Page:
"If I get the job and have to work full-time, do you think you can help me out a little bit?"

"I'll do whatever I can," Adie said. "Maybe between me, Martha Hutchkins and other neighbors, we can get you covered."

"I hate to ask everyone around here to take care of me…." But, hate it or not, she didn't have many choices. She'd landed here with the girls and hardly any belongings right before last Christmas—just one old couch, a mattress that sat on the floor and the clothes on their backs. It was Adie who alerted Reverend Kin-caid that Nora and her family were in need, and the first gesture of help came in the form of a Christmas food basket. Through the generosity of her neighbors and the town, a few necessary items had been added to their household—an old refrigerator, a rug for the floor, sheets and towels, clothes for the children. The church had regular rummage sales and Mrs. Kincaid skimmed the used clothing to help dress Nora, as well. Her neighbor three doors down, Leslie, invited Nora to use her washer and dryer while she was at work and Martha offered her laundry, as well. She'd never be able to repay all these kindnesses, but at least she could work to make her own way.

Picking apples? Well, as she'd told Noah, she'd do just about anything.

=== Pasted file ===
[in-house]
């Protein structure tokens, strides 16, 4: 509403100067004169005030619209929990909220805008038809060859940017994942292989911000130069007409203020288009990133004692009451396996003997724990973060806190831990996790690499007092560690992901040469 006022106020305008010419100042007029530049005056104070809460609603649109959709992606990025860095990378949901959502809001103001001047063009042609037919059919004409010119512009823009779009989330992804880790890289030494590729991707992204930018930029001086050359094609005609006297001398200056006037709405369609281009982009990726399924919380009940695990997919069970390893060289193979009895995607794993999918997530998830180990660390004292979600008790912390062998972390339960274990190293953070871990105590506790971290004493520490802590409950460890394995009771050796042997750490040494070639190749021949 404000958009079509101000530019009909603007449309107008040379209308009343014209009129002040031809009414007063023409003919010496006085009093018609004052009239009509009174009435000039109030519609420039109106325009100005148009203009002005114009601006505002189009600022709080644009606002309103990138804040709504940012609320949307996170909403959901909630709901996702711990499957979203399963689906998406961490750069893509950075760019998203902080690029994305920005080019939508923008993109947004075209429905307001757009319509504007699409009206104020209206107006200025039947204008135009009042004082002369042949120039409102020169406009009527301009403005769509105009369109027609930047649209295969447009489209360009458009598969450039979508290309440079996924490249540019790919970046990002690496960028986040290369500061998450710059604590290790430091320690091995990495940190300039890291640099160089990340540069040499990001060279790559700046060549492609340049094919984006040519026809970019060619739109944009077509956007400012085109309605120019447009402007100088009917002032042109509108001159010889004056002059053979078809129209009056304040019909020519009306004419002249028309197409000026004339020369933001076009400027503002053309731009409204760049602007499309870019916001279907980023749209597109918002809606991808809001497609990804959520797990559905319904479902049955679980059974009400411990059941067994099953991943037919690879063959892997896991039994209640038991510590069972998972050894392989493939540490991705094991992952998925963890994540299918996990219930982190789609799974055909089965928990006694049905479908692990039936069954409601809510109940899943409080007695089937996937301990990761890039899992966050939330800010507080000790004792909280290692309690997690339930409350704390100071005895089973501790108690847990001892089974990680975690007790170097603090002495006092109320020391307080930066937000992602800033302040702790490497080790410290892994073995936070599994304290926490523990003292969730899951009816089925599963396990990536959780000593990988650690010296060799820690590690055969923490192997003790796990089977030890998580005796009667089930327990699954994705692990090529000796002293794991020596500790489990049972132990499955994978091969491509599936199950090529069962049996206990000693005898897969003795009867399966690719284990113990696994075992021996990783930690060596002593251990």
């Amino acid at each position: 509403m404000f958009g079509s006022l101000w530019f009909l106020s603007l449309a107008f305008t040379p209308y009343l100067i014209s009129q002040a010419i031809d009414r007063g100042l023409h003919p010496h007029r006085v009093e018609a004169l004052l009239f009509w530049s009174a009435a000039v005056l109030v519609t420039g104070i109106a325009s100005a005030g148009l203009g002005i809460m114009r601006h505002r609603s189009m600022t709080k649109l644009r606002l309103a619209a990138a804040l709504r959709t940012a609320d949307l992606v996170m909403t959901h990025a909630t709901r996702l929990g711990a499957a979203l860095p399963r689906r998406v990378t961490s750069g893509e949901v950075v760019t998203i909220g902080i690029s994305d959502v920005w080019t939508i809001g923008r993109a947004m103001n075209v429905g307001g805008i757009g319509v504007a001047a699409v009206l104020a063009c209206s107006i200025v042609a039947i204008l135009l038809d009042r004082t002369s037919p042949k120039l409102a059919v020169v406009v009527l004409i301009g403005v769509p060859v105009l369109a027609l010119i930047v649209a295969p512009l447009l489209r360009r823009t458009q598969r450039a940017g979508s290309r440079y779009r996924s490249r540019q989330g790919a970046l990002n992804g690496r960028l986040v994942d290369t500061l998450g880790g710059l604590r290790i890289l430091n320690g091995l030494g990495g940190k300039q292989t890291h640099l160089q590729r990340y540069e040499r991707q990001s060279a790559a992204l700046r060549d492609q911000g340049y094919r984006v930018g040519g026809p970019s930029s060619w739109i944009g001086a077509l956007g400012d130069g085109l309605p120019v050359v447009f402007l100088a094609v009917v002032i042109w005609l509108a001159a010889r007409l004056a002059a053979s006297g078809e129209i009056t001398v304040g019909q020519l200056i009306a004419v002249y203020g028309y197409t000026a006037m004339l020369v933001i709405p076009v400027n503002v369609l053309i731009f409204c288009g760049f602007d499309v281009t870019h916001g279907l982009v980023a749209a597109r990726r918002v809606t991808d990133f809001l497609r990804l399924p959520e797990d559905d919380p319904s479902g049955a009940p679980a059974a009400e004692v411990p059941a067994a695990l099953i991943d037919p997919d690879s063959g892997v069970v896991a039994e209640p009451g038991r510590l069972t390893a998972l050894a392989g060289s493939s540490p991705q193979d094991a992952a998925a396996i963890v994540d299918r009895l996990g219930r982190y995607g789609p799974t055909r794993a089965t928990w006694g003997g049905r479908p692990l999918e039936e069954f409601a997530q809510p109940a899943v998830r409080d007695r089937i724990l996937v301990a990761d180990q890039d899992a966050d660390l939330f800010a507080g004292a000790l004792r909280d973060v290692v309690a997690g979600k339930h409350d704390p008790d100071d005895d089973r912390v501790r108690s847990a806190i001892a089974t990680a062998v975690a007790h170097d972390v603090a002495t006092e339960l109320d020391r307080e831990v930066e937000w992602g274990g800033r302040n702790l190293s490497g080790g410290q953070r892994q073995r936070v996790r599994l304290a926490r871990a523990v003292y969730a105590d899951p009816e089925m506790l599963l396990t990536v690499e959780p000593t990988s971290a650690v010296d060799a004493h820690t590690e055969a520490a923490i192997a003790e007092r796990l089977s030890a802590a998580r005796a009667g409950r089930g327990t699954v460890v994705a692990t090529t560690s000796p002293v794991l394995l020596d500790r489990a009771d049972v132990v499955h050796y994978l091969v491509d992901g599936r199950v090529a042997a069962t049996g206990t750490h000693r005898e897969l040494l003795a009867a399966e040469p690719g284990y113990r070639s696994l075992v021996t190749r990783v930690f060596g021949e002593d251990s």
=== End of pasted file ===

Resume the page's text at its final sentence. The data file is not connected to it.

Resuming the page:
Noah drove a beat-up old pickup truck that Nora thought might be older than she was, and it definitely didn't have much in the way of shocks. As they bounced along the road out to highway 36, Nora had the thought that walking probably wouldn't be as hard on her spine. But as they trundled along, she became increasingly intimidated by the distance, farther than she expected. She wasn't sure how long it might take to walk it. She'd have to get the mile count from Noah once they arrived. If the odometer actually worked in this old heap of tin.

They turned off 36 and drove down a road, through a gate that stood open and down a tree-lined lane. Nora became distracted by the sheer beauty. There was something so pure and homespun about row after row of perfectly spaced apple trees, the fruit in various stages of ripening hanging from the boughs, some still small-apple-green while others wore a slight blush of red. And at the end of what seemed a long driveway through the orchard stood a big house—a white fairy-tale house with red shutters and a red front door and a wonderful wraparound porch with chairs separated by small tables. She couldn't even imagine the luxury of relaxing on such a porch at the end of a long day. At wide spaces in the road there were large bins, probably for collecting apples. They passed by a forklift tucked into a row of trees and a bit farther down the road, a tractor.